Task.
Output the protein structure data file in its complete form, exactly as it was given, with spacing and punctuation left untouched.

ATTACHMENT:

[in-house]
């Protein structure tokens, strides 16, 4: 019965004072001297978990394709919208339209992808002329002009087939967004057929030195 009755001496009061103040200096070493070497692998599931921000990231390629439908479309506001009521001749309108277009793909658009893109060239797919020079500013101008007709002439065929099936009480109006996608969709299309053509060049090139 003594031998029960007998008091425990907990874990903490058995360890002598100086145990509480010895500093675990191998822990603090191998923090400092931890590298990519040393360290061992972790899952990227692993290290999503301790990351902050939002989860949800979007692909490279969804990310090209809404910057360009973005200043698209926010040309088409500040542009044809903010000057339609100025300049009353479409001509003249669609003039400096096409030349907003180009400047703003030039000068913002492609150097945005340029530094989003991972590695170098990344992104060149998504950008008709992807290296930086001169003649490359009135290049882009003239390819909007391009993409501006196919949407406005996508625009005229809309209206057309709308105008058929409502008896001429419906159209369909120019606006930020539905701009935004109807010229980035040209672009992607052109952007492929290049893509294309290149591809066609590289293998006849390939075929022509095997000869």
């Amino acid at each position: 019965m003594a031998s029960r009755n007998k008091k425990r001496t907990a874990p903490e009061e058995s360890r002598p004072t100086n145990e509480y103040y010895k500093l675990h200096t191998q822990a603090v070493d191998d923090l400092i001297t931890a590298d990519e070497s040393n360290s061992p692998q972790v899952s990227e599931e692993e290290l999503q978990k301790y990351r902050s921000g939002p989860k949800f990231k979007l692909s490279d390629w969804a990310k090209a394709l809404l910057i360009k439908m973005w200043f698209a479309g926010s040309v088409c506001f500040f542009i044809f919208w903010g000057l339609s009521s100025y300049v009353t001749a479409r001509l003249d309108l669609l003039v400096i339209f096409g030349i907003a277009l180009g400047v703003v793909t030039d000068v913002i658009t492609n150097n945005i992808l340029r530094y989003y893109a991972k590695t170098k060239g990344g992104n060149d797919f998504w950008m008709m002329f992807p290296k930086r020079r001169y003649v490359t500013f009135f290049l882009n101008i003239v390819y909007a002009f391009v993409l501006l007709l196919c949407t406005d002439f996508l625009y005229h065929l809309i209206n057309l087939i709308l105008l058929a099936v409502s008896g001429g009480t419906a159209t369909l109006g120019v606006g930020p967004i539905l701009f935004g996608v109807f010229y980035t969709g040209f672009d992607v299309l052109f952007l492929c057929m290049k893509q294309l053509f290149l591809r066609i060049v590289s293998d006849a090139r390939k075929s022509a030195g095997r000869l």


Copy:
[in-house]
């Protein structure tokens, strides 16, 4: 019965004072001297978990394709919208339209992808002329002009087939967004057929030195 009755001496009061103040200096070493070497692998599931921000990231390629439908479309506001009521001749309108277009793909658009893109060239797919020079500013101008007709002439065929099936009480109006996608969709299309053509060049090139 003594031998029960007998008091425990907990874990903490058995360890002598100086145990509480010895500093675990191998822990603090191998923090400092931890590298990519040393360290061992972790899952990227692993290290999503301790990351902050939002989860949800979007692909490279969804990310090209809404910057360009973005200043698209926010040309088409500040542009044809903010000057339609100025300049009353479409001509003249669609003039400096096409030349907003180009400047703003030039000068913002492609150097945005340029530094989003991972590695170098990344992104060149998504950008008709992807290296930086001169003649490359009135290049882009003239390819909007391009993409501006196919949407406005996508625009005229809309209206057309709308105008058929409502008896001429419906159209369909120019606006930020539905701009935004109807010229980035040209672009992607052109952007492929290049893509294309290149591809066609590289293998006849390939075929022509095997000869």
């Amino acid at each position: 019965m003594a031998s029960r009755n007998k008091k425990r001496t907990a874990p903490e009061e058995s360890r002598p004072t100086n145990e509480y103040y010895k500093l675990h200096t191998q822990a603090v070493d191998d923090l400092i001297t931890a590298d990519e070497s040393n360290s061992p692998q972790v899952s990227e599931e692993e290290l999503q978990k301790y990351r902050s921000g939002p989860k949800f990231k979007l692909s490279d390629w969804a990310k090209a394709l809404l910057i360009k439908m973005w200043f698209a479309g926010s040309v088409c506001f500040f542009i044809f919208w903010g000057l339609s009521s100025y300049v009353t001749a479409r001509l003249d309108l669609l003039v400096i339209f096409g030349i907003a277009l180009g400047v703003v793909t030039d000068v913002i658009t492609n150097n945005i992808l340029r530094y989003y893109a991972k590695t170098k060239g990344g992104n060149d797919f998504w950008m008709m002329f992807p290296k930086r020079r001169y003649v490359t500013f009135f290049l882009n101008i003239v390819y909007a002009f391009v993409l501006l007709l196919c949407t406005d002439f996508l625009y005229h065929l809309i209206n057309l087939i709308l105008l058929a099936v409502s008896g001429g009480t419906a159209t369909l109006g120019v606006g930020p967004i539905l701009f935004g996608v109807f010229y980035t969709g040209f672009d992607v299309l052109f952007l492929c057929m290049k893509q294309l053509f290149l591809r066609i060049v590289s293998d006849a090139r390939k075929s022509a030195g095997r000869l």